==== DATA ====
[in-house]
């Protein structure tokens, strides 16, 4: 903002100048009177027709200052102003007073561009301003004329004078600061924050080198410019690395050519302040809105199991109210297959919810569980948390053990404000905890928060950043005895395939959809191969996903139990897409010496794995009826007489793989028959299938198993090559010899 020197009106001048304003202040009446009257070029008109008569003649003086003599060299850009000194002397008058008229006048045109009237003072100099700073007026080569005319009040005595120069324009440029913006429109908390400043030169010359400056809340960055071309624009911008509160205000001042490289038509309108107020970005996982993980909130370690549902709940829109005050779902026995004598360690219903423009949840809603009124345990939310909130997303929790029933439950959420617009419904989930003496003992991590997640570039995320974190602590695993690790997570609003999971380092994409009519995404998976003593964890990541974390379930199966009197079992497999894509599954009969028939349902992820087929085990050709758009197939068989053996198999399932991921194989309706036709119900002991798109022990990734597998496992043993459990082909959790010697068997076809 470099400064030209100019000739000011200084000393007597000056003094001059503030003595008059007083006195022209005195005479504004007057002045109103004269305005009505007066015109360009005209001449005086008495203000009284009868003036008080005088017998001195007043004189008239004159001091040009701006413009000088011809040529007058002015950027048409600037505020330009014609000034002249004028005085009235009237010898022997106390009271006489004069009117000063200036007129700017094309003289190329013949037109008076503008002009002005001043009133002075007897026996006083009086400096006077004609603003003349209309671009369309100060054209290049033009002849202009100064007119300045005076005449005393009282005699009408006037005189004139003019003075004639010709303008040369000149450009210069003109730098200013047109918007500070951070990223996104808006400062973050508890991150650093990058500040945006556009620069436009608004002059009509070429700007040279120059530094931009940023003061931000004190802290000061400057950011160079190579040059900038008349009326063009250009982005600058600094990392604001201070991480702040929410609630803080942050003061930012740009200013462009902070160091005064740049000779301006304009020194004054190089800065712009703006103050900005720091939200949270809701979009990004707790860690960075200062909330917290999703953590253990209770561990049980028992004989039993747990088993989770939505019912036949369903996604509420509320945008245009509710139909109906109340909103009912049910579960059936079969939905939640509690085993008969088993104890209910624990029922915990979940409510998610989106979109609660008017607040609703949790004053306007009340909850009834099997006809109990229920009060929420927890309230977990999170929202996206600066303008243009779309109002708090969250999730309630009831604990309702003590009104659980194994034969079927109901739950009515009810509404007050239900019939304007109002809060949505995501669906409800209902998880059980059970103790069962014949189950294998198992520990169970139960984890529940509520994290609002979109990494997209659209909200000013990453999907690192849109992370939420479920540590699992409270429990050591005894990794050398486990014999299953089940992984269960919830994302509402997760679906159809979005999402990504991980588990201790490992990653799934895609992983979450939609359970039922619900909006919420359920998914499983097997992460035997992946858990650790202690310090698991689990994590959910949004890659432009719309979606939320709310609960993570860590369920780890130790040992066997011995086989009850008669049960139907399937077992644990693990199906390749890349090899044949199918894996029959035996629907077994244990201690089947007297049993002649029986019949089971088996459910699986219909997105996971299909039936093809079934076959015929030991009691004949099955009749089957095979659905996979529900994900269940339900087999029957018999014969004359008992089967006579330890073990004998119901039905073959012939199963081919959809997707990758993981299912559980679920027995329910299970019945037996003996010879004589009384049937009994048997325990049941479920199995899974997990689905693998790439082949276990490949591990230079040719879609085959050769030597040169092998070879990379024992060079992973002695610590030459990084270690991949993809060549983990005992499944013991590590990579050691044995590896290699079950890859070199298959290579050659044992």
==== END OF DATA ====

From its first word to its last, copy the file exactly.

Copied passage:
[in-house]
């Protein structure tokens, strides 16, 4: 903002100048009177027709200052102003007073561009301003004329004078600061924050080198410019690395050519302040809105199991109210297959919810569980948390053990404000905890928060950043005895395939959809191969996903139990897409010496794995009826007489793989028959299938198993090559010899 020197009106001048304003202040009446009257070029008109008569003649003086003599060299850009000194002397008058008229006048045109009237003072100099700073007026080569005319009040005595120069324009440029913006429109908390400043030169010359400056809340960055071309624009911008509160205000001042490289038509309108107020970005996982993980909130370690549902709940829109005050779902026995004598360690219903423009949840809603009124345990939310909130997303929790029933439950959420617009419904989930003496003992991590997640570039995320974190602590695993690790997570609003999971380092994409009519995404998976003593964890990541974390379930199966009197079992497999894509599954009969028939349902992820087929085990050709758009197939068989053996198999399932991921194989309706036709119900002991798109022990990734597998496992043993459990082909959790010697068997076809 470099400064030209100019000739000011200084000393007597000056003094001059503030003595008059007083006195022209005195005479504004007057002045109103004269305005009505007066015109360009005209001449005086008495203000009284009868003036008080005088017998001195007043004189008239004159001091040009701006413009000088011809040529007058002015950027048409600037505020330009014609000034002249004028005085009235009237010898022997106390009271006489004069009117000063200036007129700017094309003289190329013949037109008076503008002009002005001043009133002075007897026996006083009086400096006077004609603003003349209309671009369309100060054209290049033009002849202009100064007119300045005076005449005393009282005699009408006037005189004139003019003075004639010709303008040369000149450009210069003109730098200013047109918007500070951070990223996104808006400062973050508890991150650093990058500040945006556009620069436009608004002059009509070429700007040279120059530094931009940023003061931000004190802290000061400057950011160079190579040059900038008349009326063009250009982005600058600094990392604001201070991480702040929410609630803080942050003061930012740009200013462009902070160091005064740049000779301006304009020194004054190089800065712009703006103050900005720091939200949270809701979009990004707790860690960075200062909330917290999703953590253990209770561990049980028992004989039993747990088993989770939505019912036949369903996604509420509320945008245009509710139909109906109340909103009912049910579960059936079969939905939640509690085993008969088993104890209910624990029922915990979940409510998610989106979109609660008017607040609703949790004053306007009340909850009834099997006809109990229920009060929420927890309230977990999170929202996206600066303008243009779309109002708090969250999730309630009831604990309702003590009104659980194994034969079927109901739950009515009810509404007050239900019939304007109002809060949505995501669906409800209902998880059980059970103790069962014949189950294998198992520990169970139960984890529940509520994290609002979109990494997209659209909200000013990453999907690192849109992370939420479920540590699992409270429990050591005894990794050398486990014999299953089940992984269960919830994302509402997760679906159809979005999402990504991980588990201790490992990653799934895609992983979450939609359970039922619900909006919420359920998914499983097997992460035997992946858990650790202690310090698991689990994590959910949004890659432009719309979606939320709310609960993570860590369920780890130790040992066997011995086989009850008669049960139907399937077992644990693990199906390749890349090899044949199918894996029959035996629907077994244990201690089947007297049993002649029986019949089971088996459910699986219909997105996971299909039936093809079934076959015929030991009691004949099955009749089957095979659905996979529900994900269940339900087999029957018999014969004359008992089967006579330890073990004998119901039905073959012939199963081919959809997707990758993981299912559980679920027995329910299970019945037996003996010879004589009384049937009994048997325990049941479920199995899974997990689905693998790439082949276990490949591990230079040719879609085959050769030597040169092998070879990379024992060079992973002695610590030459990084270690991949993809060549983990005992499944013991590590990579050691044995590896290699079950890859070199298959290579050659044992």